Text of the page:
I have been away from this blog for a while. Couple together my own internal struggle with calling and vocation along with the arrival of a new baby, a little boy, and time slips by you too quickly. Time does that, doesn’t it? When you have a newborn, you find yourself wishing time would move even faster to get you out of those first difficult weeks and months. In our craziness, I have reflected some on time. How should Christians view time?
I find myself struggling to live contently in the moment. Yet, this is the only place I know Christ has called me (and you) to serve. James says “ Now listen, you who say, “Today or tomorrow we will go to this or that city, spend a year there, carry on business and make money.” Why, you do not even know what will happen tomorrow. What is your life? You are a mist that appears for a little while and then vanishes.” (4:13, 14) We spend our little misty existences longing for anytime other than now. Why? Now is when Christ our God and King seeks to meet with us. Before I can imagine my children will be grown up and out of the house. I’ll wonder where the days where I played with them in the backyard went. Then, I’ll realize they were passed up for “more important” business. How arrogant to claim time as our own little kingdom, when time and everything else, is owned and serves Christ.
Speaking of Christ, Jesus was content to live in obscurity in a little town outside any hustle-and-bustle of major metropolises for the majority of his life. While living in obscurity, he worked as a carpenter. I think Jesus’ wisdom was in part because he “numbered his days.” (Ps. 90:12) He was content every day, in every moment, to be exactly where God had him. Not so with us.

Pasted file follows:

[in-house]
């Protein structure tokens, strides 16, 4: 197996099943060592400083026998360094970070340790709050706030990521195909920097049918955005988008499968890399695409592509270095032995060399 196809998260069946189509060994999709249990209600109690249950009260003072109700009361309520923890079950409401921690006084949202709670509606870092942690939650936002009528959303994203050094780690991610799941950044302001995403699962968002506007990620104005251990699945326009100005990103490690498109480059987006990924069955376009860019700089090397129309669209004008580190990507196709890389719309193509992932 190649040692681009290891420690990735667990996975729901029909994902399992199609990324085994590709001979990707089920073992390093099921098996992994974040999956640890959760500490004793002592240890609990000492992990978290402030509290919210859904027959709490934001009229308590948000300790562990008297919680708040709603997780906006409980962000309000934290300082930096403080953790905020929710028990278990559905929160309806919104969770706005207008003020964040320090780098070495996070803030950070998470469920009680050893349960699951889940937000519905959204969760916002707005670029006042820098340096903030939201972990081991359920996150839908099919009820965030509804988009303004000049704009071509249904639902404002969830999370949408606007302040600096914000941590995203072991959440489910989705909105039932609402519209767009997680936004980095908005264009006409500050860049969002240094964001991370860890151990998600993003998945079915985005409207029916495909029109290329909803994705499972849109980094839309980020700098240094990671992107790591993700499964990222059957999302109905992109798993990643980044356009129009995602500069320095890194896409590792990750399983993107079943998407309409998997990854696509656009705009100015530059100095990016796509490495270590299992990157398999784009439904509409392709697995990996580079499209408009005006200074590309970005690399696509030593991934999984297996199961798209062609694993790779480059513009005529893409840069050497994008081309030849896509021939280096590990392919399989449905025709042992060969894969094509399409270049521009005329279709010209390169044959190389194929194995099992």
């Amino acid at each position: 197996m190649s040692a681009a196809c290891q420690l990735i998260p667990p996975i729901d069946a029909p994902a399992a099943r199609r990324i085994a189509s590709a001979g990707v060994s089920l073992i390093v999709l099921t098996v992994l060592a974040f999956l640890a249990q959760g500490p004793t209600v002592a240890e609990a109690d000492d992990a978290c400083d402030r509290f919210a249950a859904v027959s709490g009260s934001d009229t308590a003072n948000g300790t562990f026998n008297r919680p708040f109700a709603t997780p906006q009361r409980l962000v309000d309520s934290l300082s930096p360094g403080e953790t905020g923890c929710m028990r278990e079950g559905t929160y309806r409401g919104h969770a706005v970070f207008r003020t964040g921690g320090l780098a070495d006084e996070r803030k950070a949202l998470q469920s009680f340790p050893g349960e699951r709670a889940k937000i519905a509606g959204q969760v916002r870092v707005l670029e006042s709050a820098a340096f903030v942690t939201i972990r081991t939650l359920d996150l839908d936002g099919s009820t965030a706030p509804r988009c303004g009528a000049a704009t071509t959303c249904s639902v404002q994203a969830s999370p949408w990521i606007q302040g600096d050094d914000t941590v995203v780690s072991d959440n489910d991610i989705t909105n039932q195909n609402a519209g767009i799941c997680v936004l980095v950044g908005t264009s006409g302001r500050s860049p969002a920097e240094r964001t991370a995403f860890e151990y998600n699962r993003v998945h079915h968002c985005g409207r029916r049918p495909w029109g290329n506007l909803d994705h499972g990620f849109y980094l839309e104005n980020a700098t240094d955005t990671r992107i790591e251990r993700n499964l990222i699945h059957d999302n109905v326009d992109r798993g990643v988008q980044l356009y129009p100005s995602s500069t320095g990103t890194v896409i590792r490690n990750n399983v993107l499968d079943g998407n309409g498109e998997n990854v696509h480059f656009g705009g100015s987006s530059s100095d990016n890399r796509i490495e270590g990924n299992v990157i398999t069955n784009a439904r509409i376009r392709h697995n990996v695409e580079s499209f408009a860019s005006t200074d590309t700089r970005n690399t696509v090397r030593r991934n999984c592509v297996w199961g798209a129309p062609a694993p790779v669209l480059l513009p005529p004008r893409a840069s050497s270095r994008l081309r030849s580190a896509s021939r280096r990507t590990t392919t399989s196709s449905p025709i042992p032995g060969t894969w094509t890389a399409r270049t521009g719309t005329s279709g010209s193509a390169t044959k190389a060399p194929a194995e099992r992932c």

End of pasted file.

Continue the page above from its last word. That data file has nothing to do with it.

Our land offers us untold opportunities all the time. We are enamored by them. Yet, our frantic lives not only rob joy from today, they bring added stress for tomorrow. We don’t know how to be still and know God (Ps. 46). We don’t like stillness as stillness seems to remind us of our finitude, our mortality. Finitude and mortality are taboos in our country. Power, pleasure, fun, entertainment, growth, exploitation are all values of our land. In essence, we want ease. We’d rather not have an infant scream throughout the days and nights. We’d rather jump straight to the “fun” times. We are against adversity. We don’t take life one step at a time. In other words, we don’t walk with Christ.
Learning to live in the moment, to live with a deep spiritual center, to be focused on Christ and Him continually, that should be our goal. How do we accomplish this? We seek to be continually, perpetually and wholly united to Christ. We learn what it means to “pray without ceasing.” We number our days that we might learn wisdom. We learn to see every moment (and I mean literally every moment) as one in which we are either being conformed to Christ or conformed to the world. There is absolutely no neutral ground in the entire universe. That’s why every step, every moment matters.
When my son cries at night, I see my sin and frustration. I see my lack of patience and pride. If I were to simply wish those weeks away, I might fail to see what I really am on the inside. I might think myself better than I am. I might not feel so strongly my need of Jesus’ redeeming love. I might think that “I’m saved” rather than everyday “I am being saved.” In other words, I may forget repentance and walking with Christ is not a one time thing years ago, but something I need every day, one step at a time.